Alex Morgan Injury Update: Latest News Before USA's 2015 World Cup Run

Timothy Rapp@@TRappaRTFeatured ColumnistJune 8, 2015

Apr 4, 2015; St. Louis, MO, USA; United States forward Alex Morgan (13) looks on during the first half against New Zealand at Busch Stadium. United States defeated New Zealand 4-0. Mandatory Credit: Jeff Curry-USA TODAY Sports
Jeff Curry-USA TODAY Sports

Ahead of the United States' World Cup opener against Australia on Monday, all eyes will be on star forward Alex Morgan and her availability after she was shut down in April with a bone bruise in her knee. All indications leading up to the game were that Morgan should be able to play. 

Jeff Carlisle of ESPNW has more:

According to a team representative, Morgan trained fully with the U.S. team Saturday. She was shut down in April due to a lingering bone bruise in her left knee.

The assembled press was able to view only the first 15 minutes of Saturday's practice, and while Morgan did have some orthopedic tape on her knee, she appeared to be moving freely and without any discomfort as she participated in drills with her teammates, which included work with the ball.

USWNT coach Jill Ellis discussed Morgan on Sunday, "Alex has been back in training, fully. So, you know, I think she’s available. Obviously we’re going to look at what our needs are, but I’m just excited now that she is back in 100 percent training—looking great, sharp," per Jeff Kassouf of ProSoccerTalk.com.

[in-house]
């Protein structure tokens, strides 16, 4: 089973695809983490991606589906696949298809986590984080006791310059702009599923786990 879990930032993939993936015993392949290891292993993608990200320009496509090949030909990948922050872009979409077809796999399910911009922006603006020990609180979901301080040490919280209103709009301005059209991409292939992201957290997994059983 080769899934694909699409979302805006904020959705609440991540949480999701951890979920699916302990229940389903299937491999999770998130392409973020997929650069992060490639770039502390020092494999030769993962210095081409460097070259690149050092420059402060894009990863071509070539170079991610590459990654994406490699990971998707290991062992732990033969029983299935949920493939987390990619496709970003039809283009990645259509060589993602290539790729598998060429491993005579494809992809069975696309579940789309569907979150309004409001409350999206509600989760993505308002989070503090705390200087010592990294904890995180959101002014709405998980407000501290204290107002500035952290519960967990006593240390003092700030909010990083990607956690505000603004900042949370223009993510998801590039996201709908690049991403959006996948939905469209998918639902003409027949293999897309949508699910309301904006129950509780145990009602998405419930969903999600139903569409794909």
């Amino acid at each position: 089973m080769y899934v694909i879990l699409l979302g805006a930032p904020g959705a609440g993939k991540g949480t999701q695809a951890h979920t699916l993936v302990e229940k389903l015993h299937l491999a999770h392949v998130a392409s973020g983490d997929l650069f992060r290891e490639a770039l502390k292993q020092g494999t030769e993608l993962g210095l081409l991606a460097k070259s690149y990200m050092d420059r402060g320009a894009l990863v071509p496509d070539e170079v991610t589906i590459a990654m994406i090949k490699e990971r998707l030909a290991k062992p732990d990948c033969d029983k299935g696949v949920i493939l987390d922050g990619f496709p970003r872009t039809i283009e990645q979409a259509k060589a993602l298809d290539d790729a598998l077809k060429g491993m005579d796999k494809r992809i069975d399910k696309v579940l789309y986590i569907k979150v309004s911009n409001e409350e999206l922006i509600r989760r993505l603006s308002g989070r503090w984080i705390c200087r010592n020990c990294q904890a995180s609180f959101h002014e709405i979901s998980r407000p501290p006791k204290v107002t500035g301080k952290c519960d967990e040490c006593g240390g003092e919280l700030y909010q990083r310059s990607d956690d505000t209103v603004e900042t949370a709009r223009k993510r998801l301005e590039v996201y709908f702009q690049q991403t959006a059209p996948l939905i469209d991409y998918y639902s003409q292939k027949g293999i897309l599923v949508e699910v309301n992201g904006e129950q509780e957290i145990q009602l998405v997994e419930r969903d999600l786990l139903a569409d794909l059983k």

Heading into the match against Australia, it certainly seems that Morgan will be good to go. 

In a less competitive group, the United States could have potentially played things cautiously with Morgan, especially given the less forgiving conditions of the artificial turf being used at the World Cup in Canada. But in a group with both Australia and Sweden, the USWNT find themselves in an all-hands-on-deck situation.

The star forward is at least prepared to deal with the surface.

"You need to put on compression shorts or leggings, or you need to put Vaseline on your knees because you are going to get turf burns," Morgan told Paul Vercammen and Michael Martinez of CNN. "The ball bounces very different. You are going to be a little more cautious with your tackles, because your legs are going to get beat up."

One would guess the coaching staff might advise Morgan against sliding about the turf willy-nilly in Canada. As a forward, winning the ball back and leaving her feet to make tackles isn't her top priority. 

Morgan's job will be to make her pacey and dangerous diagonal runs to get behind the opponent's defense, where she can absolutely take over a game with her touch and top-notch finishing. Where Abby Wambach gives the United States a dangerous target in the air, Morgan can split a defense with her pace and forces opposing teams to think twice before venturing too far forward, lest she hurt them on the counter.

And when Morgan is on her game, well, the United States are very tough to beat. 

Even if Ellis decides against starting Morgan in the opening game—or playing her for a full 90 minutes—she'll play a huge part in the USWNT's quest to win the World Cup in Canada. She may be a little rusty, given her lack of game time recently, but expect Morgan to make a major impact before the tournament is said and done.

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